The impact of simulated motion blur on lesion detection performance in full field digital mammography

Abdullah, AK, Thompson, JD ORCID:, Kelly, J, Mercer, CE ORCID:, Aspin, R ORCID: and Hogg, P ORCID: 2017, 'The impact of simulated motion blur on lesion detection performance in full field digital mammography' , British Journal of Radiology, 90 (1075) .

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Objective: Motion blur is a known phenomenon in full-field digital mammography, but the impact on lesion detection is unknown. This is the first study to investigate detection performance with varying magnitudes of simulated motion blur.
Method: Seven observers (15±5 years’ reporting experience) evaluated 248 cases (62 containing malignant masses, 62 containing malignant microcalcifications and 124 normal cases) for three conditions: no blurring (0 mm) and two magnitudes of simulated blurring (0.7 mm and 1.5 mm). Abnormal cases were biopsy proven. Mathematical simulation was used to provide a pixel shift in order to simulate motion blur. A free-response observer study was conducted to compare lesion detection performance for the three conditions. The equally weighted jackknife alternative free-response receiver operating characteristic (wJAFROC) was used as the figure of merit. Test alpha was set at 0.05 to control probability of Type I error.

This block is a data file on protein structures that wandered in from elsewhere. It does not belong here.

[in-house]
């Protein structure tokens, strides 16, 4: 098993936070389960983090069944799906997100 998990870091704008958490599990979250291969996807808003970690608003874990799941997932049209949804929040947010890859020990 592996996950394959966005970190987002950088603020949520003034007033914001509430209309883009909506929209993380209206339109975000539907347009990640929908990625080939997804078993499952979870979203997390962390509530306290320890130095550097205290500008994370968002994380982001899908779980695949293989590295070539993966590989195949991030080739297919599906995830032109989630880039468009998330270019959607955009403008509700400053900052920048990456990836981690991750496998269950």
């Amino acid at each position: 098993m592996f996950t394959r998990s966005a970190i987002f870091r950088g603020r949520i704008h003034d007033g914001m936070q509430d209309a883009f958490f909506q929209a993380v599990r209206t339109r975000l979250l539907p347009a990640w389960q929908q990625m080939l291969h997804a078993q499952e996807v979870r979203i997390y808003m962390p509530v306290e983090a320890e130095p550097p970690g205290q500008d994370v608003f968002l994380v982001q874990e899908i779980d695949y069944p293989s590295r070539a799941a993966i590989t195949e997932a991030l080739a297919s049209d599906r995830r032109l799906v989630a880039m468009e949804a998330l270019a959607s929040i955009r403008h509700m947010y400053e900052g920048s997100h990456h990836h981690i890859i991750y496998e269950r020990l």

Results: wJAFROC analysis found a statistically significant difference in lesion detection performance for both masses (F(2,22) = 6.01, P=0.0084) and microcalcifications (F(2,49) = 23.14, P<0.0001). The figures of merit reduced as the magnitude of simulated blurring increased. Statistical differences were found between some of the pairs investigated for the detection of masses (0.0mm v 0.7mm, and 0.0mm v 1.5mm) and all pairs for microcalcifications (0.0 mm v 0.7 mm, 0.0 mm v 1.5 mm, and 0.7 mm v 1.5 mm). No difference was detected between 0.7 mm and 1.5 mm for masses.
Conclusion: Mathematical simulation of motion blur caused a statistically significant reduction in lesion detection performance. These false negative decisions could have implications for clinical practice.
Advances in knowledge: This research demonstrates for the first time that motion blur has a negative and statistically significant impact on lesion detection performance digital mammography.

Item Type: Article
Schools: Schools > School of Health Sciences
Journal or Publication Title: British Journal of Radiology
Publisher: British Institute of Radiology
ISSN: 0007-1285
Related URLs:
Depositing User: P Hogg
Date Deposited: 09 May 2017 13:33
Last Modified: 15 Feb 2022 21:57

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